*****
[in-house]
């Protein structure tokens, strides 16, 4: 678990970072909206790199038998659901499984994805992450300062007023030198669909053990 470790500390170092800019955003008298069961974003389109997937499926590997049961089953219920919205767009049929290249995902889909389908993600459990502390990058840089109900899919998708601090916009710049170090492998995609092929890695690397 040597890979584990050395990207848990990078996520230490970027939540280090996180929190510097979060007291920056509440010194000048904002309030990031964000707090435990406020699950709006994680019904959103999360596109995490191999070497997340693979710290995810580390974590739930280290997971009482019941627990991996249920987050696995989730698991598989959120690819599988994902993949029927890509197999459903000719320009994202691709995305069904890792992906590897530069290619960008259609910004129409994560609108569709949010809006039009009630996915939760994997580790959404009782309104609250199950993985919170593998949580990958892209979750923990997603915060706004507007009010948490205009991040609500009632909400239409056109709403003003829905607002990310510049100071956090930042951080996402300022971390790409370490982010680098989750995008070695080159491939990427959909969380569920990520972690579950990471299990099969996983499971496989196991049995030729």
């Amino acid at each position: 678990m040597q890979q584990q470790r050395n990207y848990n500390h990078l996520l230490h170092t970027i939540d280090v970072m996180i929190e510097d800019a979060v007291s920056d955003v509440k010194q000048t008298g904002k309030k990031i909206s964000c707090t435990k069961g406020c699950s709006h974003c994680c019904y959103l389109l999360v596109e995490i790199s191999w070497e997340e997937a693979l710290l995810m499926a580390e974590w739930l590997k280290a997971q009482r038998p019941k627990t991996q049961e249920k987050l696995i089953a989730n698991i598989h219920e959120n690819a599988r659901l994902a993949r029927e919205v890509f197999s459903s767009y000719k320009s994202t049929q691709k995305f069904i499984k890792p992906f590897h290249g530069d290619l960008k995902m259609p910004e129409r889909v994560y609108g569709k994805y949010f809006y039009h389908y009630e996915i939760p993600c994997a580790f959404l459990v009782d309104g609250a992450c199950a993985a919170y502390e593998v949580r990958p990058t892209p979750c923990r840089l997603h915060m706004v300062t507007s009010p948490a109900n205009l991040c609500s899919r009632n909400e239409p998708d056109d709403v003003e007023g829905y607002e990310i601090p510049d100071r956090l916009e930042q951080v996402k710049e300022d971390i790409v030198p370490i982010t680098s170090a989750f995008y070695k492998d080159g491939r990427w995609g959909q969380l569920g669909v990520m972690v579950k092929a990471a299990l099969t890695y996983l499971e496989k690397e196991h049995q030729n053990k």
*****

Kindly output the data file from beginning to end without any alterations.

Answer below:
[in-house]
């Protein structure tokens, strides 16, 4: 678990970072909206790199038998659901499984994805992450300062007023030198669909053990 470790500390170092800019955003008298069961974003389109997937499926590997049961089953219920919205767009049929290249995902889909389908993600459990502390990058840089109900899919998708601090916009710049170090492998995609092929890695690397 040597890979584990050395990207848990990078996520230490970027939540280090996180929190510097979060007291920056509440010194000048904002309030990031964000707090435990406020699950709006994680019904959103999360596109995490191999070497997340693979710290995810580390974590739930280290997971009482019941627990991996249920987050696995989730698991598989959120690819599988994902993949029927890509197999459903000719320009994202691709995305069904890792992906590897530069290619960008259609910004129409994560609108569709949010809006039009009630996915939760994997580790959404009782309104609250199950993985919170593998949580990958892209979750923990997603915060706004507007009010948490205009991040609500009632909400239409056109709403003003829905607002990310510049100071956090930042951080996402300022971390790409370490982010680098989750995008070695080159491939990427959909969380569920990520972690579950990471299990099969996983499971496989196991049995030729």
């Amino acid at each position: 678990m040597q890979q584990q470790r050395n990207y848990n500390h990078l996520l230490h170092t970027i939540d280090v970072m996180i929190e510097d800019a979060v007291s920056d955003v509440k010194q000048t008298g904002k309030k990031i909206s964000c707090t435990k069961g406020c699950s709006h974003c994680c019904y959103l389109l999360v596109e995490i790199s191999w070497e997340e997937a693979l710290l995810m499926a580390e974590w739930l590997k280290a997971q009482r038998p019941k627990t991996q049961e249920k987050l696995i089953a989730n698991i598989h219920e959120n690819a599988r659901l994902a993949r029927e919205v890509f197999s459903s767009y000719k320009s994202t049929q691709k995305f069904i499984k890792p992906f590897h290249g530069d290619l960008k995902m259609p910004e129409r889909v994560y609108g569709k994805y949010f809006y039009h389908y009630e996915i939760p993600c994997a580790f959404l459990v009782d309104g609250a992450c199950a993985a919170y502390e593998v949580r990958p990058t892209p979750c923990r840089l997603h915060m706004v300062t507007s009010p948490a109900n205009l991040c609500s899919r009632n909400e239409p998708d056109d709403v003003e007023g829905y607002e990310i601090p510049d100071r956090l916009e930042q951080v996402k710049e300022d971390i790409v030198p370490i982010t680098s170090a989750f995008y070695k492998d080159g491939r990427w995609g959909q969380l569920g669909v990520m972690v579950k092929a990471a299990l099969t890695y996983l499971e496989k690397e196991h049995q030729n053990k």